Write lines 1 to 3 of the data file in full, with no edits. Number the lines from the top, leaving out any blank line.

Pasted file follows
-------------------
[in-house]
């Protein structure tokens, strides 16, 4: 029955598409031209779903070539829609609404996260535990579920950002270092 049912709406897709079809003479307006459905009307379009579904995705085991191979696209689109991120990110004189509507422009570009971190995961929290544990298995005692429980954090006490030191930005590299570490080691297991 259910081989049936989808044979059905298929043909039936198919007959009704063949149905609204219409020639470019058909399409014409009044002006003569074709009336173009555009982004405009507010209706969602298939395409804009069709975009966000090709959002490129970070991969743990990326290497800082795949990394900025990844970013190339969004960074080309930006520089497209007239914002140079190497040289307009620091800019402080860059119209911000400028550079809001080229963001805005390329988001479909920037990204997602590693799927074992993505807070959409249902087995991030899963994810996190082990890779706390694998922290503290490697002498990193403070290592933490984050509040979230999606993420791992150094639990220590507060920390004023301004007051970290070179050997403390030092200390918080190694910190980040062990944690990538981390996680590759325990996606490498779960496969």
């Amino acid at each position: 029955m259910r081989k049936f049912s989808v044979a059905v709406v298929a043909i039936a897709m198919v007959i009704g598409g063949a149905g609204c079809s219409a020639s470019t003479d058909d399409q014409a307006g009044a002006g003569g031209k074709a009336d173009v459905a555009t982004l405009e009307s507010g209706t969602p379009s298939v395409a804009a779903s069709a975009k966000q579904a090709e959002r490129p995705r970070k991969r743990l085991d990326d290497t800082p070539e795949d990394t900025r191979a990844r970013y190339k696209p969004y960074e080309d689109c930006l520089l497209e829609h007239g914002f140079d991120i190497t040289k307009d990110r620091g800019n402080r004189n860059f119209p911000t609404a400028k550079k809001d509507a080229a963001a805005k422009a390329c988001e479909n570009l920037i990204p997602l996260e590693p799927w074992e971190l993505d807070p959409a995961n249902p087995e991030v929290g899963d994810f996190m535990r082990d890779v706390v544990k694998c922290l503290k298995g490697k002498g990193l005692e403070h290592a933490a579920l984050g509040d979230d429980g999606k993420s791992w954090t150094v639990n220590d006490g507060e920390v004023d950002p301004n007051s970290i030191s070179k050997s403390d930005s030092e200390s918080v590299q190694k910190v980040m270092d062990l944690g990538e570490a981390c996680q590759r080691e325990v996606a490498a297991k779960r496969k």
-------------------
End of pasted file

[in-house]
């Protein structure tokens, strides 16, 4: 029955598409031209779903070539829609609404996260535990579920950002270092 049912709406897709079809003479307006459905009307379009579904995705085991191979696209689109991120990110004189509507422009570009971190995961929290544990298995005692429980954090006490030191930005590299570490080691297991 259910081989049936989808044979059905298929043909039936198919007959009704063949149905609204219409020639470019058909399409014409009044002006003569074709009336173009555009982004405009507010209706969602298939395409804009069709975009966000090709959002490129970070991969743990990326290497800082795949990394900025990844970013190339969004960074080309930006520089497209007239914002140079190497040289307009620091800019402080860059119209911000400028550079809001080229963001805005390329988001479909920037990204997602590693799927074992993505807070959409249902087995991030899963994810996190082990890779706390694998922290503290490697002498990193403070290592933490984050509040979230999606993420791992150094639990220590507060920390004023301004007051970290070179050997403390030092200390918080190694910190980040062990944690990538981390996680590759325990996606490498779960496969």
């Amino acid at each position: 029955m259910r081989k049936f049912s989808v044979a059905v709406v298929a043909i039936a897709m198919v007959i009704g598409g063949a149905g609204c079809s219409a020639s470019t003479d058909d399409q014409a307006g009044a002006g003569g031209k074709a009336d173009v459905a555009t982004l405009e009307s507010g209706t969602p379009s298939v395409a804009a779903s069709a975009k966000q579904a090709e959002r490129p995705r970070k991969r743990l085991d990326d290497t800082p070539e795949d990394t900025r191979a990844r970013y190339k696209p969004y960074e080309d689109c930006l520089l497209e829609h007239g914002f140079d991120i190497t040289k307009d990110r620091g800019n402080r004189n860059f119209p911000t609404a400028k550079k809001d509507a080229a963001a805005k422009a390329c988001e479909n570009l920037i990204p997602l996260e590693p799927w074992e971190l993505d807070p959409a995961n249902p087995e991030v929290g899963d994810f996190m535990r082990d890779v706390v544990k694998c922290l503290k298995g490697k002498g990193l005692e403070h290592a933490a579920l984050g509040d979230d429980g999606k993420s791992w954090t150094v639990n220590d006490g507060e920390v004023d950002p301004n007051s970290i030191s070179k050997s403390d930005s030092e200390s918080v590299q190694k910190v980040m270092d062990l944690g990538e570490a981390c996680q590759r080691e325990v996606a490498a297991k779960r496969k």